Jo said...

Can anyone speak to rough class sizes this year in Hamilton? Under 30, Under 40, over 40..?
thanks

Anonymous said...

@ Jo, class sizes at HIMS have been fairly inconsistent, as there are a lot of different special programs and levels to work around in scheduling. In our experience over the years, elective and non-core classes often end up a bit small, with core classes generally full. My kids have ended up with non-core classes that have #s in the 20s (or even teens!), while LA, SS and science are more like 32-34. I think the register said they try to limit them to 32, but sometimes are forced to go a bit higher. There are probably exceptions to the "rule" though, such as perhaps music. I've also heard of large PE classes, although my kids, for whatever reason, have tended to end up with extremely small PE classes.

Anonymous said...

Jo:
The usual class size this year in HIMS 7th and 8th grade is smaller than usual, since half of the population moved to JA. My 8th grader's biggest class is Algebra II with 38 students I think (but this is because there is only one class). All the others are in the 20-25 range.
6th grade is different though, I think...

Anonymous said...

Wow, that's a lot of students taking Algebra 2, especially given the split to JAMS. Is this the first year of students officially taking Algebra 2 at HIMS (as opposed to working independently in the back of another class)?

Anonymous said...

I'm trying to understand the rationale of waiting until middle school to join APP. I understand why people might not move an eligible child in elementary, but then what's the point of doing it for middle school? It seems like just as much disruption to the child for a program that is significantly less well-defined and meaningful than the elementary program.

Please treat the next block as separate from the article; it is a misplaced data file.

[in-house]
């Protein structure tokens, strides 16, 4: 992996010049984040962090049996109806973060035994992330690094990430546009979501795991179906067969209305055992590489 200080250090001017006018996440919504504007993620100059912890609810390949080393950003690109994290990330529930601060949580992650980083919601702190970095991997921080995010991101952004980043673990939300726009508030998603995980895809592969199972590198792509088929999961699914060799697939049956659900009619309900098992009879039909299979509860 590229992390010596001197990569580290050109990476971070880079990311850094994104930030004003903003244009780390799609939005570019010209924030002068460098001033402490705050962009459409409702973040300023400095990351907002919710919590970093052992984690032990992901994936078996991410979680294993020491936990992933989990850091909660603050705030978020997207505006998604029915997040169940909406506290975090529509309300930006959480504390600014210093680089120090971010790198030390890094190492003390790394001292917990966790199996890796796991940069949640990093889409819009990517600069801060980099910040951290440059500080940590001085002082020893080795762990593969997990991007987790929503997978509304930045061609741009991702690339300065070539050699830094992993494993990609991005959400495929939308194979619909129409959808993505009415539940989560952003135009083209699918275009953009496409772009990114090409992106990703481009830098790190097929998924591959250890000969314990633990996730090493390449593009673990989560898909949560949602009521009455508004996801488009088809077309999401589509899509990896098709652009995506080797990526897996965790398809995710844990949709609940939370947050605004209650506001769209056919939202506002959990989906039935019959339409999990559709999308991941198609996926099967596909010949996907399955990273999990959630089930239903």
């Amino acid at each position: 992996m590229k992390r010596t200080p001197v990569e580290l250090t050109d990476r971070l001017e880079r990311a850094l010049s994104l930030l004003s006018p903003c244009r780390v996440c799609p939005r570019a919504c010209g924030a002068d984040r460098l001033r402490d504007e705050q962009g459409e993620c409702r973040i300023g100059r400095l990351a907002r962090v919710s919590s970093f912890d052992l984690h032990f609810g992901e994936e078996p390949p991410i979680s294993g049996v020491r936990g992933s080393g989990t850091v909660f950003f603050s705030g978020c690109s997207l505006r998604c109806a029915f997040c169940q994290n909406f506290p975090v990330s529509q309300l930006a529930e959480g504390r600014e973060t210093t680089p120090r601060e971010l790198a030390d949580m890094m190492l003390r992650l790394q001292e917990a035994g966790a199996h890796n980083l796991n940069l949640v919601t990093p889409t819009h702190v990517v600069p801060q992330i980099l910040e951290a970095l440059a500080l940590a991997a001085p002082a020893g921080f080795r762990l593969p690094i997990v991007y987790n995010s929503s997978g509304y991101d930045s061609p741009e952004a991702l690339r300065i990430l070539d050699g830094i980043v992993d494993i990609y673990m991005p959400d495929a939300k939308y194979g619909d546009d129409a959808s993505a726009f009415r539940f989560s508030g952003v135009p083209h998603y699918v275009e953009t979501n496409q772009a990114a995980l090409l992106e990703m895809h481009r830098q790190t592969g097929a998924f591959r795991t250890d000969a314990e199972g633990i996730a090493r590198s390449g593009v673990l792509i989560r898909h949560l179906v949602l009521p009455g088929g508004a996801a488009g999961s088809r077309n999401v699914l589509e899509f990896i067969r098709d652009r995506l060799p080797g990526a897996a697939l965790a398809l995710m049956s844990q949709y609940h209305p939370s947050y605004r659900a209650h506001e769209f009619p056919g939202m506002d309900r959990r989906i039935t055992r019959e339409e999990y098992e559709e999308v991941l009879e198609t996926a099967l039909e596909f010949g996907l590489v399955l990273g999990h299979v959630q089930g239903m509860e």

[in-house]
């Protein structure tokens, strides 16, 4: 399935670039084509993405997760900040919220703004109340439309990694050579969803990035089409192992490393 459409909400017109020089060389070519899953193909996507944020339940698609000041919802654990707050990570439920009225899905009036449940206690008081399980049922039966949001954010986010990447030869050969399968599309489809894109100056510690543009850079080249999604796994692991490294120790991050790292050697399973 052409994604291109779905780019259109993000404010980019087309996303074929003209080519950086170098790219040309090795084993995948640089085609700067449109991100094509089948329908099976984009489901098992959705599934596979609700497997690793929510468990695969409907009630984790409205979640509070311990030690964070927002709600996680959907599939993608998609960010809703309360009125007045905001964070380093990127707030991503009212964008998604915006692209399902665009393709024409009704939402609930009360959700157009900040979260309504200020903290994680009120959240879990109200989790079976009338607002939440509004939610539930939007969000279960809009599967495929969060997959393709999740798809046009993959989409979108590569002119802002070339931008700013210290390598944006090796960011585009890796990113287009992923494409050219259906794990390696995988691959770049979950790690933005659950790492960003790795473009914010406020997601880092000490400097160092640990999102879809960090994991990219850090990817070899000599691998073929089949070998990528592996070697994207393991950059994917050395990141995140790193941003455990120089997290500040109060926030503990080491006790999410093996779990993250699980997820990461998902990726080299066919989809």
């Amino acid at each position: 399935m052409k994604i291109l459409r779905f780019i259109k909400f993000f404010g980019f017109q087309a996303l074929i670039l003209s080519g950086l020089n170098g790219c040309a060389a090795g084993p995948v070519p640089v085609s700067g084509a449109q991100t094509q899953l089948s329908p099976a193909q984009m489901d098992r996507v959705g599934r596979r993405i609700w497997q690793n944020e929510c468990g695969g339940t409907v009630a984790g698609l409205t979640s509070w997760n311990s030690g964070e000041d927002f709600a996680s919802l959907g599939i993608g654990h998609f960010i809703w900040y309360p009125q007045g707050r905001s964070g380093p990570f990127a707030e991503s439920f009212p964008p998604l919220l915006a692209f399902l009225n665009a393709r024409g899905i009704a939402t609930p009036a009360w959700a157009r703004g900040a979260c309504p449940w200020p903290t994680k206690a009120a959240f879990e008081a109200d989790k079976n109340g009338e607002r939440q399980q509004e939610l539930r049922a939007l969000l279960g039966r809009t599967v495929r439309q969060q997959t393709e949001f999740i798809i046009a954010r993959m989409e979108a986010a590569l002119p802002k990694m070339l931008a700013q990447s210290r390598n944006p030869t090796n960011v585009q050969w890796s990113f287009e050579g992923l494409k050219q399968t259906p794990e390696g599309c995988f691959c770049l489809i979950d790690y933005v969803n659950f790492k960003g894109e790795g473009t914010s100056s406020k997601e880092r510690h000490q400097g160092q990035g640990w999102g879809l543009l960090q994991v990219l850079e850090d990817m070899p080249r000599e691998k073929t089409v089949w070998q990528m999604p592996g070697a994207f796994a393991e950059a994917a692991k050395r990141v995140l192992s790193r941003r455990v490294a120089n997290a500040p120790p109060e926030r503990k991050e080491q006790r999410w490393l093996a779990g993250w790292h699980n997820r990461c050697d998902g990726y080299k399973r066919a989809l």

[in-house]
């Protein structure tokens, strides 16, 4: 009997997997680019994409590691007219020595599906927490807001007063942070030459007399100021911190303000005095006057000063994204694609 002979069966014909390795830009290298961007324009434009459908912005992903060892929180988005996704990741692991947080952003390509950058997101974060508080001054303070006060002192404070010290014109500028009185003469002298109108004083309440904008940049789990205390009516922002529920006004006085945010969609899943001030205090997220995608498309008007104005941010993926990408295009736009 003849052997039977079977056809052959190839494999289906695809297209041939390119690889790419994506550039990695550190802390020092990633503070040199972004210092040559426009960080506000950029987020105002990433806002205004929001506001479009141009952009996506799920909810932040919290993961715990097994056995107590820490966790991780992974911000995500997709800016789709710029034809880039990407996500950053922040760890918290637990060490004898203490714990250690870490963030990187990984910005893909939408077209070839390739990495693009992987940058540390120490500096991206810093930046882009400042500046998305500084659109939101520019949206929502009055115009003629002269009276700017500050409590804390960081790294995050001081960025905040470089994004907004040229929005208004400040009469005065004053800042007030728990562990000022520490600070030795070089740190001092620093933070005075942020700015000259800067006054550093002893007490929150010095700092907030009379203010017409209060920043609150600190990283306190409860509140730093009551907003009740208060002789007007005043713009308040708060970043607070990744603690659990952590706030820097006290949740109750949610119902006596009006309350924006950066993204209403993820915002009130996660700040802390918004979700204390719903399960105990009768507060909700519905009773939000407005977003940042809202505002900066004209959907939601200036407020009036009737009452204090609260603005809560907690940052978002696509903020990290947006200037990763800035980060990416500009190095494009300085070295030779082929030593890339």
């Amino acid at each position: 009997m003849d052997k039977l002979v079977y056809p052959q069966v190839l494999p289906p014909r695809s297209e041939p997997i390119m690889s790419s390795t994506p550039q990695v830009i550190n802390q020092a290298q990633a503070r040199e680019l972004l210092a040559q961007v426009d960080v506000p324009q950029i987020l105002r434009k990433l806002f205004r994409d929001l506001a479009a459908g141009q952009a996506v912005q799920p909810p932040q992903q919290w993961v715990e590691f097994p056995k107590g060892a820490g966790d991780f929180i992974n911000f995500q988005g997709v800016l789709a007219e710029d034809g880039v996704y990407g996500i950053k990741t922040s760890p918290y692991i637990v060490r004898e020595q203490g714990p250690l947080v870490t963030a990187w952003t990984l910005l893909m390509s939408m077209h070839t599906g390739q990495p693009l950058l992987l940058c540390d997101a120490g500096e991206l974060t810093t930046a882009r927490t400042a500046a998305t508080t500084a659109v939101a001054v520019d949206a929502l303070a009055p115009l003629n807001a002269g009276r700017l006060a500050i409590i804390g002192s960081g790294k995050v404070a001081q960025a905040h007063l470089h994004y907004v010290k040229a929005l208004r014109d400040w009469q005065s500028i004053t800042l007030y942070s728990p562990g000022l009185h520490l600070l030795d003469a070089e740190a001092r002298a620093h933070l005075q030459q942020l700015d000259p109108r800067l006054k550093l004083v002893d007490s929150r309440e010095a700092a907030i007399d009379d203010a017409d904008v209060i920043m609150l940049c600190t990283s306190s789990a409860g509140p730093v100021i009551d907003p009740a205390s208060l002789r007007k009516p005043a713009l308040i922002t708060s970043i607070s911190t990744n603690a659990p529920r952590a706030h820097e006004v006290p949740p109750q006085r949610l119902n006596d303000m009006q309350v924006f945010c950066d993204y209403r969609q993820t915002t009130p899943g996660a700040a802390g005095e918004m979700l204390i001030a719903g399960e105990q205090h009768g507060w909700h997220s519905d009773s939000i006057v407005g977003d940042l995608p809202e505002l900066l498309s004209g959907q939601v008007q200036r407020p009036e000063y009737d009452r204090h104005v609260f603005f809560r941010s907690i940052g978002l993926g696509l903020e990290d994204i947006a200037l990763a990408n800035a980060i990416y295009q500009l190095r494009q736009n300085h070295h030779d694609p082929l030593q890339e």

Anonymous said...

"Is this the first year of students officially taking Algebra 2 at HIMS (as opposed to working independently in the back of another class)?"

Yes, current 8th graders are the first HIMS cohort allowed to take Algebra I in 6th grade.

As for "working independently in the back of another class," that wasn't allowed. If you were too advanced in math, you were just out of luck. (And you still are, if you're beyond what's offered. If you do independent study, the school won't let you remain on campus during that period.)

Anonymous said...

I agree with the MS assessment above. Are you in the north? I think north and south people might answer the MS question differently. From my experience, families seem much happier with WA than they are with HIMS or JAMS.

We thought Lowell and Lincoln (can't speak to the present day) were mostly great and they offered more rigor than our neighborhood school. My child would have preferred more, especially in science, but it was accelerated enough to keep them mostly engaged.

HIMS, on the otherhand, was terrible. Our child had no challenges in ANY of their classes, and the science was even worse. We spent one year at HIMS and got out of there. Parents in the grades ahead of us told us things didn't get any better. Friends still there have found this to be true. I would not recommend leaving the local MS for HIMS unless the local MS is even worse. Don't expect challenges at HIMS.

-gone

Anonymous said...

@Anon at 12:11,

Families have many different reasons for waiting until middle school to switch to APP. These include things such as neighborhood school proximity and transportation challenges, unique programs at some elementary schools, sibling issues, elementary schools that do a good job with differentiation, the size of the local APP-qualified cohort, outside opportunities, etc. It's not always (or even often?) about simply avoiding disruption, as you suggest.